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Celebrating time-honored traditions

Among the most cherished parts of the holidays are the traditions that families hold sacred across generations. Traditions help keep the stories of our families alive in the minds of future generations and provide a link to the past.

We asked a few of our residents and staff to share some of their favorite holiday traditions.

Cecelia Anderson

The Swedish families always celebrate Christmas on the eve of the 24th - NOT Christmas day.

All my growing up years we went to our grandma’s in Lindsborg. Our Christmas Eve meal included Swedish foods like Lutefisk, Swedish meatballs, pickled herring, and beef roast for meat. After the meal and dishes were done, we always read the Christmas story from Luke 2 in the Bible, followed by singing Christmas carols. Lastly, we opened all our gifts. Christmas Day is spent relaxing, looking over our gifts and being so thankful Jesus came into our lives!

Virgil Windholz

Virgil Windholz, maintenance technician here at SPM, has a twist on Christmas Traditions.

Originally from Victoria, Kansas, Mom Louise and Father Virgil Sr. moved the family to Ness City in the late 60s. Virgil is third in the pecking order but the oldest of the three boys.

"It's all about mom and dad,” Virgil said. “We made a promise to them and now over the past 30 years the family has been meeting up in late June to do their family Christmas.”

A typical gathering consists of great food, memories, live music, and a little competition with yard games (nothing like sibling rivalry). Each year, two siblings are put in charge of picking a theme for the gathering, "White Elephant" gifts are exchanged for all men, women, and children.
Louise and Virgil Sr. started their family of eight kids, and it continues to grow with numbers coming in at 27 grandkids, 50+ great grand kids and soon to be great-great grandkids. This family of one hundred plus knows the meaning of love and tradition. This picture was taken in June of 2023 at Cedar Bluff Lake where a house has been purchased for all future Windholz gatherings.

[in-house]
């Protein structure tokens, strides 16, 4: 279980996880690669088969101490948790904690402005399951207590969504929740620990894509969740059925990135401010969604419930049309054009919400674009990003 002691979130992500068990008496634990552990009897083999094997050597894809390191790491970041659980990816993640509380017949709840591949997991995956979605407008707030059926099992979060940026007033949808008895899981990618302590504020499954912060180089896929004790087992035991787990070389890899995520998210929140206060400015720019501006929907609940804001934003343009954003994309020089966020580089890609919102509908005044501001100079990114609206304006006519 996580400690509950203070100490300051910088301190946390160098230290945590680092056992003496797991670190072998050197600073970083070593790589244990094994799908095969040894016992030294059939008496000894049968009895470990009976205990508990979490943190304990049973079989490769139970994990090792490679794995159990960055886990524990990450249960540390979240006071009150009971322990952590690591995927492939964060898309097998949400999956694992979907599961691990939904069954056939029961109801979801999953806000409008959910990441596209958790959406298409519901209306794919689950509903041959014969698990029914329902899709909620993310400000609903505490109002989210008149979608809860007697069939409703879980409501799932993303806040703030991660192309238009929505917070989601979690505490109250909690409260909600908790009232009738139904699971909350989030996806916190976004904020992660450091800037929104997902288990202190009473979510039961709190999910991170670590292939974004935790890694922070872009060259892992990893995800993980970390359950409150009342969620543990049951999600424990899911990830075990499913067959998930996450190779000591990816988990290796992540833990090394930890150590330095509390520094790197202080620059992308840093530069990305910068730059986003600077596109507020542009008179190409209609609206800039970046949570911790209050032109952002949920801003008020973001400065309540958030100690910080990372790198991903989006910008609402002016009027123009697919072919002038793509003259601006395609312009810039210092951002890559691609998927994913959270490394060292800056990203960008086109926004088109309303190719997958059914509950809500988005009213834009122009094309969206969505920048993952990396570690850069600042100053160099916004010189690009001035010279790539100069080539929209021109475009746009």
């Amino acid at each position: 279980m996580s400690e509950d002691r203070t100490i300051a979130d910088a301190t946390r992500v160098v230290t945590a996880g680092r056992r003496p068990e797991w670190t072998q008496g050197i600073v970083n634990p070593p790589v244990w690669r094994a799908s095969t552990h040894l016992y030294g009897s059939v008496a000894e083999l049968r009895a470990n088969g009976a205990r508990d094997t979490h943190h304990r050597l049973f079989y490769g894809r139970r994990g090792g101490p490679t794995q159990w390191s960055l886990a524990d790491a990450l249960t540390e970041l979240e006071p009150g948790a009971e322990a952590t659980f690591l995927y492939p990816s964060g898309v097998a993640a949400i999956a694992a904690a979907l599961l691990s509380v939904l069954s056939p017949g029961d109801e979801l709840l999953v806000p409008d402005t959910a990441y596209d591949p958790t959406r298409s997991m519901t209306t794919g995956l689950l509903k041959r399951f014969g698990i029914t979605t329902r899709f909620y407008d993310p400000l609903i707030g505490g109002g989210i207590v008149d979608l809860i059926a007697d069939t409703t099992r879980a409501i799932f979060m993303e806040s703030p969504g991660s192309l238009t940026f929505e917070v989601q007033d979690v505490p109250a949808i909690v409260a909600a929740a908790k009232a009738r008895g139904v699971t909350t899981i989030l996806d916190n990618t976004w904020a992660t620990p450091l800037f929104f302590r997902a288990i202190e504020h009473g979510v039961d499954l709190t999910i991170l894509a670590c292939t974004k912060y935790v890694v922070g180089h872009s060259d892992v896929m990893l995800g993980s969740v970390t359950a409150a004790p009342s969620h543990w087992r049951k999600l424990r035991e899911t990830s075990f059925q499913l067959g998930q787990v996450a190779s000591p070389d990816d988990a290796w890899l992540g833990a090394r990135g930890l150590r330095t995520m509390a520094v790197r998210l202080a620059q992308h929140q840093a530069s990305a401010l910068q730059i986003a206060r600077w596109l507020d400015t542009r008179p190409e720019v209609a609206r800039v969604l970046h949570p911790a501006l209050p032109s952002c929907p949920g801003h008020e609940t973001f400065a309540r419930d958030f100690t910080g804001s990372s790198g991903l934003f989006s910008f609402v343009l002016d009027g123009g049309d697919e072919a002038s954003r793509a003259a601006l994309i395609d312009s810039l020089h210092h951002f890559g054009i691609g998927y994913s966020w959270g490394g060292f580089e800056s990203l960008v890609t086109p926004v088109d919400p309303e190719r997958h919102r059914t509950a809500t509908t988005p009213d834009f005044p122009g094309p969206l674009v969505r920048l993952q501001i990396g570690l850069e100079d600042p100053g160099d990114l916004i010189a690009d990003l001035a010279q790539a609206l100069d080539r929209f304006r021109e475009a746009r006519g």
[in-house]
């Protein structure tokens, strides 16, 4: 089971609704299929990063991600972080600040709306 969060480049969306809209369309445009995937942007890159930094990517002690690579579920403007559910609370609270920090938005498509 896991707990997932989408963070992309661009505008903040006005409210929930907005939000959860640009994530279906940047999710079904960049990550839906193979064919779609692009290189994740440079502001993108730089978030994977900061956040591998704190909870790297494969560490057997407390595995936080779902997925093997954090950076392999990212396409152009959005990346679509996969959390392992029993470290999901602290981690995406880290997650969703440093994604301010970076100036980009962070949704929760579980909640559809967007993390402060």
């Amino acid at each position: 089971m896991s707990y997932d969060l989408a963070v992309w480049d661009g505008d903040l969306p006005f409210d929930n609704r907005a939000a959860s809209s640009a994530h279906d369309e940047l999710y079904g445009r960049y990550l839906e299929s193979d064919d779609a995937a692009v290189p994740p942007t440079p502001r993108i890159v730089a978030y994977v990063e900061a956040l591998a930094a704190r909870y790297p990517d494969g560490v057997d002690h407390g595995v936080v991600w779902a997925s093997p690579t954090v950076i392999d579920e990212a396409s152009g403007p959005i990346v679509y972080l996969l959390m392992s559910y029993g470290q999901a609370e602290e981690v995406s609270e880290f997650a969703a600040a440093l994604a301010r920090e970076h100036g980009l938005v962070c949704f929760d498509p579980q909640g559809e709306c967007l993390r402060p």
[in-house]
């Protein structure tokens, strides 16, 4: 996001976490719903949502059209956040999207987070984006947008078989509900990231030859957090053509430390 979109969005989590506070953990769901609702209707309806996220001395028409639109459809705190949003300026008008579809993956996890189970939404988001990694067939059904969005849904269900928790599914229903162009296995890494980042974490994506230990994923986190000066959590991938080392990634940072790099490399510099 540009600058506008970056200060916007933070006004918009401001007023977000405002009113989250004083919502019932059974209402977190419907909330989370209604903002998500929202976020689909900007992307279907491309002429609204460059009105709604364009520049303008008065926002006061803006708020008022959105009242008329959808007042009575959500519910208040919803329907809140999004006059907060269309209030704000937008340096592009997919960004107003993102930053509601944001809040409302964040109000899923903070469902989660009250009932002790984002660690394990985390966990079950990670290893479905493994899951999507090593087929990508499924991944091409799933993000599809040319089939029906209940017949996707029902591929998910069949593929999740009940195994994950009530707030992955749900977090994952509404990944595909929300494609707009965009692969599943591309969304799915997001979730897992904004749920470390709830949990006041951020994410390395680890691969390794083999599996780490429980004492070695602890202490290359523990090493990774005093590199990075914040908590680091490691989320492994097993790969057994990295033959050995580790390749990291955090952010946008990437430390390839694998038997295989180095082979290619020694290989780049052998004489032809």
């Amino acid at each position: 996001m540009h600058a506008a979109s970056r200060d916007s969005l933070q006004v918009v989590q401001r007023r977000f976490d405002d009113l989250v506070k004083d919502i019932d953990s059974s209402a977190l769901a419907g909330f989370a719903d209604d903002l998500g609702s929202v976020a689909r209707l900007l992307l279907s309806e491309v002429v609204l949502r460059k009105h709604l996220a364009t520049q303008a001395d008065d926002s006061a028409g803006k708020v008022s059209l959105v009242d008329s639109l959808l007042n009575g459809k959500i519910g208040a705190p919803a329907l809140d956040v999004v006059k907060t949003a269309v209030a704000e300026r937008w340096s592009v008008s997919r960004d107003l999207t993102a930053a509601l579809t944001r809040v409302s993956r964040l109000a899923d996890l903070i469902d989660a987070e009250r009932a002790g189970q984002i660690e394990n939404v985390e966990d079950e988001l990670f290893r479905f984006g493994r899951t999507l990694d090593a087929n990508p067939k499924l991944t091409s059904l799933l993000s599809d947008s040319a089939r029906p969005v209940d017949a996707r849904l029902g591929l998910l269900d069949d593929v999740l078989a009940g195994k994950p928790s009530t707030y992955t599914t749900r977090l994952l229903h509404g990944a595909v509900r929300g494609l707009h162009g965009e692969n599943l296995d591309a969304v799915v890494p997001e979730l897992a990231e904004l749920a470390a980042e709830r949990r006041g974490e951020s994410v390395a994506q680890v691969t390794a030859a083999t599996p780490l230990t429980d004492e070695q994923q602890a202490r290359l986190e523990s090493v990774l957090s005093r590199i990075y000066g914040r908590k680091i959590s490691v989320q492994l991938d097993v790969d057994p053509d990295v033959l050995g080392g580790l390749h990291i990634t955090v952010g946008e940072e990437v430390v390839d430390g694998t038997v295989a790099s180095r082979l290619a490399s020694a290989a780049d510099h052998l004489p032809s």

Photo: windholz family

Connie Johnson

When I was a little girl, I would wake up on Christmas morning and Santa Claus would be at the foot of my bed jingling his bells. He would never talk, just dance, and jingle his bells. Usually, he would bring me a gift from my friends Mary and Sue Connell. Mother would tell me that he stopped first at the Connell's home and that they sent their gift with him.

I asked my father if I could go with him to take Santa to his sleigh. I wanted to see his reindeer. Daddy would always explain that he was only going to take Santa to another child's home and that the sleigh and reindeer were parked way out in the country.

As I grew older, I wondered about the real Santa.

It was a custom of our family to go to Sue and Mary's home on East Iron in Salina for dinner on Christmas night. One of those times I went into the bedroom and Santa's red suit was laying on the bed. At last, I knew why Santa never talked. My Santa Claus was Mary Connell.

Years later when we would drive down East Iron Avenue, I would point out the Connell home to my children and grandchildren and tell them that was where Santa Claus lived. I am sure they thought I was rather strange!

But you know I still believe in Santa Claus. He lives on today in my heart and in my precious memories.

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